reading-on-the-deck-at-fritz-hut

The Benedict Excursion: Testing Your Limits at Altitude

In a previous blog, I described preparing for a trip to the Benedict huts above Aspen, Colorado. After over eight hours of skinning uphill in the snow and two hours snowboarding back down, we are all back home, and I’ve finally cleaned all the pistachios and cookie crumbs out of my car. And yes, it took me eight hours to reach the hut.

I’ve been on numerous hut trips in the Colorado Rockies year after year, and it’s safe to say the trek to the Benedict huts (there are two: Fritz and Fabi) is the most challenging, mentally, physically and emotionally. The winter trail descriptions on the 10th Mountain Division Huts Association website did provide some insight into navigating the route. However, we found the descriptions of elevation gains and mileage to be quite different from the route we took: a winter trail marked by blue diamonds and arrows (a pretty standard trail marking practice).

Even following the appropriate trail markers, there is a crossroads where, looking at a map, we could see that the recommended Smugglers Mountain Road trail was significantly longer than the 10th Mountain trail we decided to take. And even after having taken the shorter route, we hiked about two miles farther than the trail directions had described. Having started at Upper Hunter Creek trailhead, we’d expected to arrive in 4.8 miles, but had long passed 6.

The trail description listed an elevation gain of 2130′, but by the time we reached the hut, we’d gained over 2300′. This isn’t a gradual incline, either. It is important for anyone setting out on this trail to know that you will be climbing the grade of a ski hill the entire way.

Our team came from the Colorado high country and San Francisco. We are all fit, athletic and experienced in various kinds of outdoor recreation. After collecting the San Francisco constituency from the Denver airport, we made a point of allowing a full day to acclimate in Frisco, Colorado, at 9000 ft. Blood oxygen levels were quite normal for people coming from sea level, averaging around 90%. Those concerned about nausea and headaches started taking Diamox, and we all made sure to drink plenty of water and prioritize sleep before setting out on the trail the following day.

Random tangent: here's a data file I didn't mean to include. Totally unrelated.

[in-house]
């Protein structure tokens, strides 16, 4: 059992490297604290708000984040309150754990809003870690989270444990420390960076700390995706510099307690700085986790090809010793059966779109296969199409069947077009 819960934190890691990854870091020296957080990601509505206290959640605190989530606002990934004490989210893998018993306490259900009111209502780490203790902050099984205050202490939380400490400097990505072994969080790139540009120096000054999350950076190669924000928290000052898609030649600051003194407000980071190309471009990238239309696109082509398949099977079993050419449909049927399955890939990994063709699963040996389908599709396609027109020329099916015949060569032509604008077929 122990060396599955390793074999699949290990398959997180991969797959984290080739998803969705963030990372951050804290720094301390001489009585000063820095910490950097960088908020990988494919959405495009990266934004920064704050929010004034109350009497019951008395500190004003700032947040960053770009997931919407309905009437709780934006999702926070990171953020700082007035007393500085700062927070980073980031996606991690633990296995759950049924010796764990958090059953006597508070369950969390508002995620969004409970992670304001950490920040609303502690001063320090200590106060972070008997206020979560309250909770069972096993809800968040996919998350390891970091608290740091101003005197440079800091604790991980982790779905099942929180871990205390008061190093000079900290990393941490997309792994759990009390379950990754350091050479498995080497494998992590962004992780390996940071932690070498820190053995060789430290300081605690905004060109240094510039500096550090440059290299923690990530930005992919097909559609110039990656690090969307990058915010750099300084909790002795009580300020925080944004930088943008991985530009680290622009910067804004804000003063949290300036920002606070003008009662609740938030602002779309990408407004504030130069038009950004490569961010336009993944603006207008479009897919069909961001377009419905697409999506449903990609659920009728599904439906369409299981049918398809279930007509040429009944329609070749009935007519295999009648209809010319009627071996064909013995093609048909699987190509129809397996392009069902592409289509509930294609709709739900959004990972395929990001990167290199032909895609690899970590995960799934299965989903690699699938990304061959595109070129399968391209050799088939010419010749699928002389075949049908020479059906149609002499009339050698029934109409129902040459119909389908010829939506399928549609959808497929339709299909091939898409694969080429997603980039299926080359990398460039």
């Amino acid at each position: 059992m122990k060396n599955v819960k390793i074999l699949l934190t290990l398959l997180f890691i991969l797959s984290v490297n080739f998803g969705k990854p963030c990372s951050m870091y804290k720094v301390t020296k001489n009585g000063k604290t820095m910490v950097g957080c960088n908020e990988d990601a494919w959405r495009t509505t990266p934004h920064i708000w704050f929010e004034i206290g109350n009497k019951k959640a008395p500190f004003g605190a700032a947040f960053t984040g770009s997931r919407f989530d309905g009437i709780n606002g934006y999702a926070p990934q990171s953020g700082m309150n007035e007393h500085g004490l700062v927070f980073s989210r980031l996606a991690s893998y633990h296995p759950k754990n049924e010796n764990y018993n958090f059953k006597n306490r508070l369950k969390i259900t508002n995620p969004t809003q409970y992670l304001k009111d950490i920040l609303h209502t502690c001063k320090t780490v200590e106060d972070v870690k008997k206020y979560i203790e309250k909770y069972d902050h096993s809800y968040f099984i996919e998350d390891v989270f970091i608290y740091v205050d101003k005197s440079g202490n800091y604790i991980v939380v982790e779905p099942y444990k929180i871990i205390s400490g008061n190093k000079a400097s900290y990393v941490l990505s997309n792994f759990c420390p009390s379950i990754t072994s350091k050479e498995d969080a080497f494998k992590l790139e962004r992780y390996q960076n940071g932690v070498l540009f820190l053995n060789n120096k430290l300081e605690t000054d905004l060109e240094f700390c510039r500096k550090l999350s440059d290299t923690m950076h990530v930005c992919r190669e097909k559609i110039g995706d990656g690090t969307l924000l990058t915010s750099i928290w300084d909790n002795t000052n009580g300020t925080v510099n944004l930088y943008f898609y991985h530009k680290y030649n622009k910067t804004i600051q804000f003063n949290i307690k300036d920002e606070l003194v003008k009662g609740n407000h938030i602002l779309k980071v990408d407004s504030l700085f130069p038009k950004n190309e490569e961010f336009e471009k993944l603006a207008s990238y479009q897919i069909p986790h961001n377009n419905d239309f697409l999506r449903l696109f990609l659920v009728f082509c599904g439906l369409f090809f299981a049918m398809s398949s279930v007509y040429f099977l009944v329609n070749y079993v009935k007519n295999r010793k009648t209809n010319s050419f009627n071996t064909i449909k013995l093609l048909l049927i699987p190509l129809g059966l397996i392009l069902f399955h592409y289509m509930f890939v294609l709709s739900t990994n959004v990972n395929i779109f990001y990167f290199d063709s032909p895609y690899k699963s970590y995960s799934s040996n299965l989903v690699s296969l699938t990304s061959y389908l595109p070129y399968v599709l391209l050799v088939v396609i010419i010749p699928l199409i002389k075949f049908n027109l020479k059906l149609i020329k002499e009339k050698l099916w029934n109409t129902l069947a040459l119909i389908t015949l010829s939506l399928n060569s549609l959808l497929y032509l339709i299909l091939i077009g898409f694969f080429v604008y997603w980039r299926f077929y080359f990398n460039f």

By the time we arrived at the hut, it was 8 pm, and the sun had just dipped below the mountains. Sore and sunburned in spite of multiple reapplications of sunscreen, the rest of our evening was devoted to self-care, recovery, and refueling. All the food we had painstakingly carried up was certainly worth it. Our epic journey up the mountain had been fueled by nuts, energy bars, stroop waffles, chocolate chip cookies, and a lot of water. So we immediately got to work lighting up fires to melt snow for our water filtering systems and cooking a hearty sausage and tomato pasta.

Classic hut breakfast on a propane stovetop.

We were sure to feed every craving for calories, because we weren’t about to pack it all back down after what we’d just been through to get it up there. Although I’d planned to do some snowboarding, the following day was mostly dedicated to resting, eating, reading, and games. Frittata with bacon, shiitake mushrooms, manchego and peppers (and of course, pancakes) for breakfast; the aforementioned epic sandwiches for lunch, and loco moco’s for dinner. Plenty of chocolate, cookies, coffee, beer and bourbon to close the calorie gap. And constant water intake. I refused nothing.

Epic hut sandwich.

Hut trips require considerable effort, not only for the traverse and recreation outdoors while you’re in residence, but also for basic necessities. With no running water, snow must be collected in the winter to be melted over a fire you have to build, then boiled and/or poured through a filtering system. There is typically a large supply of wood for these fires on hand, but for less-maintained structures, gathering and chopping wood will also claim a lot of calories.